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American Horror Story: Getting Your Child to Take Medicine

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I just got finished pitching Ryan Murphy my idea for the next season of American Horror Story, where two Dads repeatedly try to get their stubborn (yet ridiculously adorable) 6-year-old to take his medicine. Ryan felt it would be too dramatic for network TV. I don’t blame him.

As someone who’s endured brutal East Coast winters, debilitating migraines, the occasional childhood bully and three uneven seasons of Amazon’s Transparent, I thought I could handle just about anything. I was wrong. Nothing, I repeat nothing could have prepared me for the horror that is getting my 6-year-old to swallow his medicine.

Our son, Maxwell, has struggled with asthma-like symptoms for a few years. Typically, it’s kept under control with inhalers, which he has no problem using. But because he has hypersensitive airways, a typical cold or flu triggers nonstop coughing fits, nasal congestion and hoarseness that can last for months at a time. And they usually turn into post-nasal drips. In other words — we’re use to trying an array of different medicines.

And despite what you’ve heard — a spoonful of sugar does not help the medicine go down. We’ve tried it. We’ve tried everything. Mushing it in apple sauce … peanut butter … yogurt … ice cream? Tried it. Mixing it in chocolate milk? Tried that too. Letting him do chaser shots with his favorite juice? Yep. Offering him a crisp 20-dollar bill. Tried that twice. No takers. Seriously, nothing seemed to work. And for over-the-counter medicines, we can deal with it because there’s always another brand or flavor to try. (We once bought seven different flavors of Benadryl.) But when it’s a horrible-tasting antibiotic, sometimes there’s no other choice. And doctors tell us we must get him to take it. That’s when things get messy.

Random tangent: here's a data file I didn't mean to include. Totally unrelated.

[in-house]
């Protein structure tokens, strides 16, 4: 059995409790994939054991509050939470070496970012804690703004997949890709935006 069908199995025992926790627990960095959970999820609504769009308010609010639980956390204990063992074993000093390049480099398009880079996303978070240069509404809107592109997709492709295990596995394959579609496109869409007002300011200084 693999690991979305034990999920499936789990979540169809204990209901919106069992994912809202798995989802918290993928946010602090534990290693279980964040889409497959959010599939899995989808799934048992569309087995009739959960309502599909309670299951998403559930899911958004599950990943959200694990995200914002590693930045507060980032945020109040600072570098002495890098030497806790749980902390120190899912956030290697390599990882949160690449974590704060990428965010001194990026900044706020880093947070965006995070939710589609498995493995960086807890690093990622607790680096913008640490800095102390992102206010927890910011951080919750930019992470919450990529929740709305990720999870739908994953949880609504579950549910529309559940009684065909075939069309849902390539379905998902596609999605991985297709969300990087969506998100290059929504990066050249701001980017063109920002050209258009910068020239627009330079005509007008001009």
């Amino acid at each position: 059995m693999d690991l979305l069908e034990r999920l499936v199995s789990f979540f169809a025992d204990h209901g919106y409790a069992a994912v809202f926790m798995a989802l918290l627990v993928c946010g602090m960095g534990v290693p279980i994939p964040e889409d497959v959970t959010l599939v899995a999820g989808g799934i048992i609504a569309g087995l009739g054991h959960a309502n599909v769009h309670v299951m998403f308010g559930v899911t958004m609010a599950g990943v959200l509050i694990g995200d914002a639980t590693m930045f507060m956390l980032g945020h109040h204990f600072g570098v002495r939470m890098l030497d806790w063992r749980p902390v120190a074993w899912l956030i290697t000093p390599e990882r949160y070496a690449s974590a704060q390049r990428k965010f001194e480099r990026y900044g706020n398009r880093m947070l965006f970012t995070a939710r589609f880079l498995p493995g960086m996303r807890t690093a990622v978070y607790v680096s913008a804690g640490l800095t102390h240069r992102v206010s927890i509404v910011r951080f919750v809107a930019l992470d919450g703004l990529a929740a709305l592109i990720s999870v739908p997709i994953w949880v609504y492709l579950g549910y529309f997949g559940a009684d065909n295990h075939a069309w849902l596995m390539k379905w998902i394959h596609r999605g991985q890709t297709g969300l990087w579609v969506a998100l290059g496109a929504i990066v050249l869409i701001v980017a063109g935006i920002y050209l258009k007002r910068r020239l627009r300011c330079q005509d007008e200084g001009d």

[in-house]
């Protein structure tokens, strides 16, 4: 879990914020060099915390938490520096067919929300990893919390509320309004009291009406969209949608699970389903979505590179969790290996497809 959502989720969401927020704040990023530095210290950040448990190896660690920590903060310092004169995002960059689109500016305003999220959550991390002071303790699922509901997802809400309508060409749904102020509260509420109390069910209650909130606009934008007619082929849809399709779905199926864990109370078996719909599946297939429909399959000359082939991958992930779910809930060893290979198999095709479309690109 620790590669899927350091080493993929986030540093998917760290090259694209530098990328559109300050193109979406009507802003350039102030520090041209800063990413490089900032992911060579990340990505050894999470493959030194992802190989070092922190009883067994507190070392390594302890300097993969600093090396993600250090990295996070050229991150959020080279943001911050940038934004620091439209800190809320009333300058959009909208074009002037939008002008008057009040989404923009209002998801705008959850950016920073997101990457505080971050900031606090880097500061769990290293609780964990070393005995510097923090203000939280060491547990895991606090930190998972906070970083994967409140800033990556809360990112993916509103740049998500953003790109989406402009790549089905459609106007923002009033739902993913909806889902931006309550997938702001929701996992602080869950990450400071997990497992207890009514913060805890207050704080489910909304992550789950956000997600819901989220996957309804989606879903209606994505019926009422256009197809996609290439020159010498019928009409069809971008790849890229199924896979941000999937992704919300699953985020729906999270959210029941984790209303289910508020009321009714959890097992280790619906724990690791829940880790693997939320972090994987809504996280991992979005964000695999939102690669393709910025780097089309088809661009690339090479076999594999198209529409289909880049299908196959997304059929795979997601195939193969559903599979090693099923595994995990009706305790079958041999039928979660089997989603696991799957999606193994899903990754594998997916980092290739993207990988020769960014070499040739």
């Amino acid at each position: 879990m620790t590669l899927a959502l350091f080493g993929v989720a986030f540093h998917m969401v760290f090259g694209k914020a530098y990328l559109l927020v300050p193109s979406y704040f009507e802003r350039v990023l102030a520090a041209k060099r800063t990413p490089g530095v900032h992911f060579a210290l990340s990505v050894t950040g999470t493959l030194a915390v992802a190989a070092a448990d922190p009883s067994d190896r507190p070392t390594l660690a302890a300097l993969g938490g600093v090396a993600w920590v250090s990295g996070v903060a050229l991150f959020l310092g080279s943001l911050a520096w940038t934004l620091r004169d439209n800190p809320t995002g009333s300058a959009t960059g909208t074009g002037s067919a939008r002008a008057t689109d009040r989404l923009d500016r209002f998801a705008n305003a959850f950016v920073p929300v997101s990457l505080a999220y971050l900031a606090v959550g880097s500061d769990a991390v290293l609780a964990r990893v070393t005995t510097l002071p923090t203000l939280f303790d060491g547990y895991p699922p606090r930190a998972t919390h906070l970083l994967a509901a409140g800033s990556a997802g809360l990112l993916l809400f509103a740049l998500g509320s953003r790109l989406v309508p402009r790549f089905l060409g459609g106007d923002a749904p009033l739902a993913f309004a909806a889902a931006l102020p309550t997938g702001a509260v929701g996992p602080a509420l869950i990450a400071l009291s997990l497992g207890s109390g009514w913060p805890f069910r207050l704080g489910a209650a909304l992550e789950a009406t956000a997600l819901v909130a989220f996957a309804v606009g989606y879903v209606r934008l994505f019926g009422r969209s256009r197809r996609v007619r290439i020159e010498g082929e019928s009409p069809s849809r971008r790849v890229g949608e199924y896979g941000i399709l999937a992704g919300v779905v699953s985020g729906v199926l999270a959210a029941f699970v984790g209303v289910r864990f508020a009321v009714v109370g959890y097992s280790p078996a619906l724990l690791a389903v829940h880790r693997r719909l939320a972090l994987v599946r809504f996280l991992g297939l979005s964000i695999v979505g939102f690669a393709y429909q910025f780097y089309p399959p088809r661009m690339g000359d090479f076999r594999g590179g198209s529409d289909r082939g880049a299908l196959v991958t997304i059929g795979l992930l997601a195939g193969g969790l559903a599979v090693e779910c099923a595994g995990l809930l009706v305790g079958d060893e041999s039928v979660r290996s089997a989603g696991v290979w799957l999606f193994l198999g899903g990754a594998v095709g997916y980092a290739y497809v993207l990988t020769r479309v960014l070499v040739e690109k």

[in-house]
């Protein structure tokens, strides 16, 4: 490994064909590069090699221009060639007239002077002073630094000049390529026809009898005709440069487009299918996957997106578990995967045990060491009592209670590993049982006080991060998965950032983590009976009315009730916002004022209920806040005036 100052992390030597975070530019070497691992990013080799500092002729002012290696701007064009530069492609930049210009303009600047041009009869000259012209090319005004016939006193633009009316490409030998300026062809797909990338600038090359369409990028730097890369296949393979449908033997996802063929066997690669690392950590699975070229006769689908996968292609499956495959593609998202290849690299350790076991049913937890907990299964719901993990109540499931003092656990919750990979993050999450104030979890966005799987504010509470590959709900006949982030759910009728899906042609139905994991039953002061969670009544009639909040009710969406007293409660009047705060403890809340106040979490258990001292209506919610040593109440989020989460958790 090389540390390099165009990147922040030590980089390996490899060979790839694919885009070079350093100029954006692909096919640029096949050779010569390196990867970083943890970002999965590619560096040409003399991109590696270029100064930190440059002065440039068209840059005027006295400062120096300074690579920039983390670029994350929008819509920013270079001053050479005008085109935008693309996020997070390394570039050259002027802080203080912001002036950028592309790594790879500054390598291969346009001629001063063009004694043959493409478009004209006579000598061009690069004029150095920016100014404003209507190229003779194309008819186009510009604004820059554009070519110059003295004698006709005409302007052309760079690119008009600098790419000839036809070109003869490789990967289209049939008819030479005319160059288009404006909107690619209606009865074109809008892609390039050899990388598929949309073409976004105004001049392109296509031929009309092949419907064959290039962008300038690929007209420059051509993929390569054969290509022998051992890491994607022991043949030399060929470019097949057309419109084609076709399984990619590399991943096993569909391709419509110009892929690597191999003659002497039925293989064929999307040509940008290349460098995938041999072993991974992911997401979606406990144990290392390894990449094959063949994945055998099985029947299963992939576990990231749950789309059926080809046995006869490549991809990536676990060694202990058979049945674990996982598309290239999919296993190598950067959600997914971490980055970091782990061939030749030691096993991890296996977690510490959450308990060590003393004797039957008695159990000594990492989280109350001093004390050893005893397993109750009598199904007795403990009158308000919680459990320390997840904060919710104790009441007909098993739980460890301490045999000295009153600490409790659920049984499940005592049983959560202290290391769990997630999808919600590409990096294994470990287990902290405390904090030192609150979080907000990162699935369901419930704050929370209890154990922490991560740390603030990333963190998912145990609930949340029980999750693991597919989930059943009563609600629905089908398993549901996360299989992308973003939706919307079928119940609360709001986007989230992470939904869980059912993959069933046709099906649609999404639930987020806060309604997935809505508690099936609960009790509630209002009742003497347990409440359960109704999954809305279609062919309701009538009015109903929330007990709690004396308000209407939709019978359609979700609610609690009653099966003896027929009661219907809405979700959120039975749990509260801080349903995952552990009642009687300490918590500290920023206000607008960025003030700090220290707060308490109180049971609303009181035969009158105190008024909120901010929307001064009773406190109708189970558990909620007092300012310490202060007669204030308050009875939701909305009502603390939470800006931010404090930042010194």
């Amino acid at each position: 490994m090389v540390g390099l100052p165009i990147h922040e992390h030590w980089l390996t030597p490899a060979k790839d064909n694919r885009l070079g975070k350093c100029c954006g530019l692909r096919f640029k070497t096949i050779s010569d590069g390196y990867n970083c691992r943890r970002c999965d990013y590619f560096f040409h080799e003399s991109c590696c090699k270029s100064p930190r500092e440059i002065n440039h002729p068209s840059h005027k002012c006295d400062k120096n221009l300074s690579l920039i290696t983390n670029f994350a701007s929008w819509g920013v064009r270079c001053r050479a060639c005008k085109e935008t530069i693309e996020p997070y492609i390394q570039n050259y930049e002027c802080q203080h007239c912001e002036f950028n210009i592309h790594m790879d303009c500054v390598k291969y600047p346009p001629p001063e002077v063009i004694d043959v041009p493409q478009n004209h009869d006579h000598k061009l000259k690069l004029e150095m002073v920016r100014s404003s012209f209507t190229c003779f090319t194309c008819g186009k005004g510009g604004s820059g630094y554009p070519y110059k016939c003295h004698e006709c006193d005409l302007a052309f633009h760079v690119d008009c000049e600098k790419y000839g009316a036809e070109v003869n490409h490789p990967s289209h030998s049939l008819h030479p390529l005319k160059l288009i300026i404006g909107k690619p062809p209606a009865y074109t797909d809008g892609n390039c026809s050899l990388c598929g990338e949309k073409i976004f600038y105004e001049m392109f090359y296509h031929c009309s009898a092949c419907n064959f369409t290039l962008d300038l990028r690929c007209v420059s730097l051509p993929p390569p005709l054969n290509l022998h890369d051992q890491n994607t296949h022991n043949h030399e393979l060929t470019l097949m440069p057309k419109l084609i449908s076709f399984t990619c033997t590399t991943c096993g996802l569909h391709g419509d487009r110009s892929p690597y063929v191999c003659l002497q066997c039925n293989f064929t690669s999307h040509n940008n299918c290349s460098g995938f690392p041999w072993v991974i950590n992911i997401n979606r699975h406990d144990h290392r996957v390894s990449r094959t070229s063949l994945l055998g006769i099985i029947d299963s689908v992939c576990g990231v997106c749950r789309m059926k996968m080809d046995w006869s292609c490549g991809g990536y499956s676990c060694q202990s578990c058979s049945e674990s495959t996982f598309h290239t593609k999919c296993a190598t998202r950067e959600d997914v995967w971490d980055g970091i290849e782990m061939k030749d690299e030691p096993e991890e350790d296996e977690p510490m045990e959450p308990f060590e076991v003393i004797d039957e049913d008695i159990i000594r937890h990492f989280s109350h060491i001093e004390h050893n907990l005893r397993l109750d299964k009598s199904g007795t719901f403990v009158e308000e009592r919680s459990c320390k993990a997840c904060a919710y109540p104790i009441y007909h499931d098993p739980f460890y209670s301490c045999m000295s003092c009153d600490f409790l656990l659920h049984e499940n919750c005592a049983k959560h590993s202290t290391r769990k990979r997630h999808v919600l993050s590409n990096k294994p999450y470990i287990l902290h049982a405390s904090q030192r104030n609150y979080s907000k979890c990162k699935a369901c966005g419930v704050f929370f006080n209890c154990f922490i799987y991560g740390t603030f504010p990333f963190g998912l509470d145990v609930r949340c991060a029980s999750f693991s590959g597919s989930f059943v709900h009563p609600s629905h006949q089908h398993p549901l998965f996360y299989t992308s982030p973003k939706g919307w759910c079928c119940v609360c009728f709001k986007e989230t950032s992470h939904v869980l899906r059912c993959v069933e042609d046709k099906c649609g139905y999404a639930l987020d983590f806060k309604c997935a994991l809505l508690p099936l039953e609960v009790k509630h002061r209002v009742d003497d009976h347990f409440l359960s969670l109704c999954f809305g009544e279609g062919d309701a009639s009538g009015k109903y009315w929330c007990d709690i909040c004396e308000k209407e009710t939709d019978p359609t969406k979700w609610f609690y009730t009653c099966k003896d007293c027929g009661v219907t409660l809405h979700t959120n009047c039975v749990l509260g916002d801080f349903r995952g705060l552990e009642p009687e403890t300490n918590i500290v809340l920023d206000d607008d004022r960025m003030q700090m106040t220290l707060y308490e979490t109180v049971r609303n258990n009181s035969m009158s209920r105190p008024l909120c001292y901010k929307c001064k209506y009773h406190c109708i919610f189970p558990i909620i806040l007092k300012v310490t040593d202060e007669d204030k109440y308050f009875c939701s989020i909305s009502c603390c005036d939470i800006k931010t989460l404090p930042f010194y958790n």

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Max does to medicine what most of the country has done to Trump: #resist. He refuses to accept it. Every. Single. Time. And his gag reflexes are comparable to Stan’s from South Park. So if he doesn’t like the taste, texture or smell, he’ll instantly throw up. When Maxwell decides he doesn’t want something, he means it. Our used-to-be white-but-now-brownish-green sofa is living proof of that. Jokes aside, this medicine-taking thing is serious and not finding a solution can have severe ramifications.

All this madness got me venting to everyone and anyone with a child. I sought advice on social media. I asked teachers, doctors and pharmacists how to get Max to take his medicine. And I got a lot of helpful information on how to not just get your child to take medicine, but get them to swallow it too. Some of the advice worked for me, and some of it didn’t. But in any event, I thought it might help you.

So without further ado, I give you the 10 most often employed medicine-taking tricks (Note: I am not a doctor. I am not a pharmacist. I’m just a desperate dad willing to try anything.)